A man wades through a flooded street in Ascension Parish, La., Aug. 15. The Diocese of Baton Rouge, La., has been helping flood victims deal with the stress of "letting go" and adjusting to a "new normal" so they can recover materially, mentally, spiritually and emotionally. CNS photo/Jonathan Bachman/Reuters

Diocese helps Louisiana flood victims cope with loss, learn to let go

By  Debbie Shelley, Catholic News Service
  • October 14, 2016

BATON ROUGE, La. – Goodbye house, car and treasured items that evoke favorite memories. Gone also for some people are their sense of safety, security and peace after August floodwaters took away much of what was familiar and dear to them in southwest Louisiana.

The Diocese of Baton Rouge has been helping flood victims deal with the stress of "letting go" and adjusting to a "new normal" so they can recover materially, mentally, spiritually and emotionally.

That was the focus of a recent program titled "From Flooding to Flourishing: Turning Trauma into Growth" at St. Alphonsus Church in Greenwell Springs, sponsored by the diocese's Office of Marriage and Family Life and its Catholic Charities agency.

After a prayer led by Father Michael Moroney, the pastor, audience members laughed and smiled as Paula Davis, of Catholic Charities, asked them to think of the title of the movie, song, book or TV show that best describes their flood experience.

Davis said a couple of misconceptions concerning surviving trauma is that it leaves people broken and damaged with post-traumatic stress disorder and that they are unable to return back to "normal."

What is true is that only 8 percent of people will develop PTSD. After a brief period of struggle, most people change their lives for the better, stated Davis.

She said most people develop post-traumatic symptoms immediately after the event: nightmares and trouble sleeping; intrusive recurring images of the traumatic event; feeling on edge or jumpy; consistently fearful; feeling numb; worry and sadness.

The impact can be particularly felt by children, who are taking their cues from their parents. They may have trouble sleeping or problems at school.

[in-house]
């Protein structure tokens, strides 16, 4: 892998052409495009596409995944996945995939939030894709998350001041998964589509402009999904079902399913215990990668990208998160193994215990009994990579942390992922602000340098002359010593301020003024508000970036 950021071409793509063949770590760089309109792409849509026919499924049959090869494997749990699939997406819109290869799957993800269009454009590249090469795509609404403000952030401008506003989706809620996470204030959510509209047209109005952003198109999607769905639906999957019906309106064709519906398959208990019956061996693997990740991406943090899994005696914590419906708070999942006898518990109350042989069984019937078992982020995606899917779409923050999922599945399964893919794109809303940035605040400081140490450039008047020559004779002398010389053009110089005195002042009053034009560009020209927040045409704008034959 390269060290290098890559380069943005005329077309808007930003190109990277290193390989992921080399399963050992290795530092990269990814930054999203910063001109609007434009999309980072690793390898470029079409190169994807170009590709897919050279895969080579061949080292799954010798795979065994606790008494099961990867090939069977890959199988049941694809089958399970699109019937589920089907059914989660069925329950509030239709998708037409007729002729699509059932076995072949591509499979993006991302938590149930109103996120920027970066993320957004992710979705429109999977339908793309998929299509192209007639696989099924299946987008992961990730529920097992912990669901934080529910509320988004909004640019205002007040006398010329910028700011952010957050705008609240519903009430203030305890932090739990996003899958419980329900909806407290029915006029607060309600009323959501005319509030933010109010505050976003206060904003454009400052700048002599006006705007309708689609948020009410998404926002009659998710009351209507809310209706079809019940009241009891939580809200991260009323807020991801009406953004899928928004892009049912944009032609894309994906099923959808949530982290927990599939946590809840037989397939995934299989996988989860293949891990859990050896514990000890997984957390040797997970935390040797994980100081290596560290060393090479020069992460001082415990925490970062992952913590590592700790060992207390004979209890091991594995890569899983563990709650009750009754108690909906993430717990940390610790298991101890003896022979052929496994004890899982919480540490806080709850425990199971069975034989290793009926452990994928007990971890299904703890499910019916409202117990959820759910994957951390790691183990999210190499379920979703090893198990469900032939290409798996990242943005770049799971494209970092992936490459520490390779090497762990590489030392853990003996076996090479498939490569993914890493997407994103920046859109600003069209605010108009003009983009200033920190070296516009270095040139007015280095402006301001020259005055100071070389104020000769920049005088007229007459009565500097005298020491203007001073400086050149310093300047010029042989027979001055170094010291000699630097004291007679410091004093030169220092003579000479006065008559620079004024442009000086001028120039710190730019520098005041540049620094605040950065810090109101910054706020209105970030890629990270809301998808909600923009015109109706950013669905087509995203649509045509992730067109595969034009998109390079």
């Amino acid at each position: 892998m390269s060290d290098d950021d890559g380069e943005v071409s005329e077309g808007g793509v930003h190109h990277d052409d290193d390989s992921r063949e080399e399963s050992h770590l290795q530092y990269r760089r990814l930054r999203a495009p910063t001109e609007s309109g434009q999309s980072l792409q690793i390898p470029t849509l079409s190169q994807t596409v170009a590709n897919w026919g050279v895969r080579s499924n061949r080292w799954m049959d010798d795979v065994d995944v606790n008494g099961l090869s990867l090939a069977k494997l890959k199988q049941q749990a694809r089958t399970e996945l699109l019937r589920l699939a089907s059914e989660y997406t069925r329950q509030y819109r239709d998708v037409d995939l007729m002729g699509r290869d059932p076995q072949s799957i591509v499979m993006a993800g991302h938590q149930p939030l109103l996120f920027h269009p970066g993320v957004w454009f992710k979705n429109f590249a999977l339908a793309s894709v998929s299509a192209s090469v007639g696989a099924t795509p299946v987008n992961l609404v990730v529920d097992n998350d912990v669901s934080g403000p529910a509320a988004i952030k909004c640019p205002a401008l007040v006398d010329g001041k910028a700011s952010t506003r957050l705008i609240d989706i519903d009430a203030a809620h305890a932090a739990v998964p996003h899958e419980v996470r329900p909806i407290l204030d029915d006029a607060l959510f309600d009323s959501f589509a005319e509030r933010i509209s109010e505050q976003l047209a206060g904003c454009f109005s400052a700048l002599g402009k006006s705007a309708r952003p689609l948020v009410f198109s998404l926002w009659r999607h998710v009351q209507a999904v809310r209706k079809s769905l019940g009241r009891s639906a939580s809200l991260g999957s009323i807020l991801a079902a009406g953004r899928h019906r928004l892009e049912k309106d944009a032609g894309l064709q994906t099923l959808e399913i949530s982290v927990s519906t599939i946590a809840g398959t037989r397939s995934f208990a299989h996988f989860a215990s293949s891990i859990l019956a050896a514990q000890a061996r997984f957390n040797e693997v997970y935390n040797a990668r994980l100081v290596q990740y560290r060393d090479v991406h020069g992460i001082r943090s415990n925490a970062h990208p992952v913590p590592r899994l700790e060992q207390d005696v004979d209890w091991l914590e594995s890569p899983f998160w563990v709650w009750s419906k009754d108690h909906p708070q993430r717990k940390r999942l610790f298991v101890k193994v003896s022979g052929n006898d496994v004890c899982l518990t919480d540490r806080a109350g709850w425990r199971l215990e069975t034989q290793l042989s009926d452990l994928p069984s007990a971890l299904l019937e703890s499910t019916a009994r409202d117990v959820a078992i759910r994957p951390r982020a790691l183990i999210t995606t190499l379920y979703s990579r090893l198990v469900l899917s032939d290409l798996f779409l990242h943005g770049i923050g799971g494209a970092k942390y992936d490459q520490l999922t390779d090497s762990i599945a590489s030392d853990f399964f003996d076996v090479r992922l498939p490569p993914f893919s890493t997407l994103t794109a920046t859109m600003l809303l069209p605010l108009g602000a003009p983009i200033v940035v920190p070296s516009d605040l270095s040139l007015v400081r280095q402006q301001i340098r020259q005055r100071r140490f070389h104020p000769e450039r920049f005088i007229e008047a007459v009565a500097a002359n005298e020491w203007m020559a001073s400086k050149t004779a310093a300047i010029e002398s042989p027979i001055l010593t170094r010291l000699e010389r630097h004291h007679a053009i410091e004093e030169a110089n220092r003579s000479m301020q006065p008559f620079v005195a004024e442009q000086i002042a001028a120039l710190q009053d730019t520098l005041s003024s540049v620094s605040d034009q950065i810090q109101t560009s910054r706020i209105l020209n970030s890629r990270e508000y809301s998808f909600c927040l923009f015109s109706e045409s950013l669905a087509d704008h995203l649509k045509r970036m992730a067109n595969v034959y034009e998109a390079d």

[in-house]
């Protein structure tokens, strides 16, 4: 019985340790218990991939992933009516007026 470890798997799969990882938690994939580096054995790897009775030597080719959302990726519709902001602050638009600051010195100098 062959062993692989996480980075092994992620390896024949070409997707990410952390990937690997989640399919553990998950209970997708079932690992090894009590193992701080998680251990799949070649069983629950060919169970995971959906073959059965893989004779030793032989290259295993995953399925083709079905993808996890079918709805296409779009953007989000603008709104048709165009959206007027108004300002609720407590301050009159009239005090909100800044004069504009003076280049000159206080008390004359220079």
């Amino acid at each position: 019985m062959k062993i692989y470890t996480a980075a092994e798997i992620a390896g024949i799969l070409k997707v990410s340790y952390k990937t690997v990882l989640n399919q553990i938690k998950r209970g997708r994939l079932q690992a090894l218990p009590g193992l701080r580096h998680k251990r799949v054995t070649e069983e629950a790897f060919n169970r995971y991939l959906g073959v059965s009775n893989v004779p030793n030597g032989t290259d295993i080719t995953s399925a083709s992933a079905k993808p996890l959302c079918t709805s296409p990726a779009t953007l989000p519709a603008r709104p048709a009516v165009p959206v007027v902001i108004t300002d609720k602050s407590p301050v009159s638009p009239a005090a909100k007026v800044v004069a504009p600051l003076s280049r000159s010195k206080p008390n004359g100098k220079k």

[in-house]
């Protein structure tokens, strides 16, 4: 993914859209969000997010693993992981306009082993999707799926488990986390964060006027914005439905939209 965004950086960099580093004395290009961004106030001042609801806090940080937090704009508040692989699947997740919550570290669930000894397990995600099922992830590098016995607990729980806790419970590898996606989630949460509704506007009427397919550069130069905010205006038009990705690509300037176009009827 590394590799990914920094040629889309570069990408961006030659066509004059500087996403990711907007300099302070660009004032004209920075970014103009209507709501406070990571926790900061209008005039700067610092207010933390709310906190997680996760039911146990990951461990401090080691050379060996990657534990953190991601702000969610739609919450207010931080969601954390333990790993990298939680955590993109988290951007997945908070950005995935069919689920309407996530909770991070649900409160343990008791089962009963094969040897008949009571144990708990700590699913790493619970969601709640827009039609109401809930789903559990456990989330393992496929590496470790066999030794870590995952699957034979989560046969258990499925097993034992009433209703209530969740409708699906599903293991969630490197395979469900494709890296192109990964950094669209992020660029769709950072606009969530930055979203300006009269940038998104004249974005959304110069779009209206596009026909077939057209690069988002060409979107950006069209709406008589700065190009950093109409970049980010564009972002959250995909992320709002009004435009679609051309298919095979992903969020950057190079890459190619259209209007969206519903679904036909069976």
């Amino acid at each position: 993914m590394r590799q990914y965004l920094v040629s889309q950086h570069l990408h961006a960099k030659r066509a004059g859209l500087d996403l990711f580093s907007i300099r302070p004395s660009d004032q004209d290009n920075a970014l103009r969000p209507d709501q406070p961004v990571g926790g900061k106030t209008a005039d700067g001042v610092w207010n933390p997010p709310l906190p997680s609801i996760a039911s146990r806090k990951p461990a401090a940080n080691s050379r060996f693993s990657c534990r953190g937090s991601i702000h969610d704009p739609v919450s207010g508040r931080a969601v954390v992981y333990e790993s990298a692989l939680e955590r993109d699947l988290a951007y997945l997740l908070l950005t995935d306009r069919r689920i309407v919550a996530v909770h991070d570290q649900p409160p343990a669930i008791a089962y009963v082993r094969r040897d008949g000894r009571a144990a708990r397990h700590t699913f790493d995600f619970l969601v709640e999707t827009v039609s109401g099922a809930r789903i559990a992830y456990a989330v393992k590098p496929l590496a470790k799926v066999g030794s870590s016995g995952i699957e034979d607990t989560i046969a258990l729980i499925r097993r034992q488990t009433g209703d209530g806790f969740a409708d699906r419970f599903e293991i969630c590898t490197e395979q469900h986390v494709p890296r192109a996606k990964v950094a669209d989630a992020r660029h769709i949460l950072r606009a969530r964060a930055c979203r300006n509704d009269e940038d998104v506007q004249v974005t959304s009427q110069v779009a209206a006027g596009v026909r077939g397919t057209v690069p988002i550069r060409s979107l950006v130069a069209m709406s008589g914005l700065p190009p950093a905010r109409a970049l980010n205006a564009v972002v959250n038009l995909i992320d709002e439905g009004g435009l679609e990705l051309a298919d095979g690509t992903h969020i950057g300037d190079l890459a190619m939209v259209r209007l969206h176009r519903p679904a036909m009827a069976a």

Darryl Ducote, director of the Office of Marriage and Family Life, contrasted PTSD to post-traumatic growth.

Ducote said, "Just because you are experiencing some of the symptoms doesn't mean you're heading toward post-traumatic disorder."

He pointed out that trauma leads to change. There is no "going back to the way things were," he explained, calling it a transformative situation.

People stuck in a negative reaction to the trauma develop PTSD. With a positive change, or post-traumatic growth, a person adapts to a traumatic experience by making positive changes, he indicated, resulting in increased inner-strength; openness to new possibilities in life; closer and deeper relationships; enhanced appreciation for life; and a strong sense of spirituality.

"You may realize you have strengths you didn't know you had," said Ducote.

Stephanie Sterling, also from Catholic Charities of the Diocese of Baton Rouge, presented the tools for post-traumatic growth. People must recognize they cannot have their old life back but may begin a path to a different life. This leads to creating a "new story" of who they are, what they expect out of life and how to achieve this new vision.

Trauma shatters the benevolent worldview that "those things could never happen to me," said Sterling. Developing a different view is at the heart of post-traumatic growth, she said. Trauma pushes one to develop a new understanding of self and a new set of goals.

Writing a "new story" requires deliberately reflecting on how the trauma has impacted them, recognizing their personal strengths and seeing how they can go forward by meeting challenges.

Other growth tools include: relying on, and being grateful for, the support of family and friends and others; expressing thoughts and emotions; looking for the positive; and caring for oneself.

Another recovery key is faith, which puts the struggle into a larger context through the paschal mystery, the speakers said.

"Consider Jesus in the garden," said Ducote. "That's a crucial moment when he was struggling with the paschal mystery. God rewarded that experience. God raised him from the dead."

Likewise, by releasing what they need to let go of, people can find "more than they ever could have imagined," added Ducote.

Attendees said they benefited from the program.

"We are coming out of it differently, but we are processing it and moving forward," said St. Alphonsus parishioner Cindy Hughes, who was there with her husband, Joe.

Joe Hughes told The Catholic Commentator, Baton Rouge's diocesan newspaper, that the presentation taught him to "give everything to God. God's shoulders are bigger than mine."

St. Alphonsus parishioner Vance Thomas said he learned about the importance of resting, recreation, relaxation and eating right.

"We've been pushing ourselves hard – working late nights," said Thomas. He and his wife have been raising two grandchildren.

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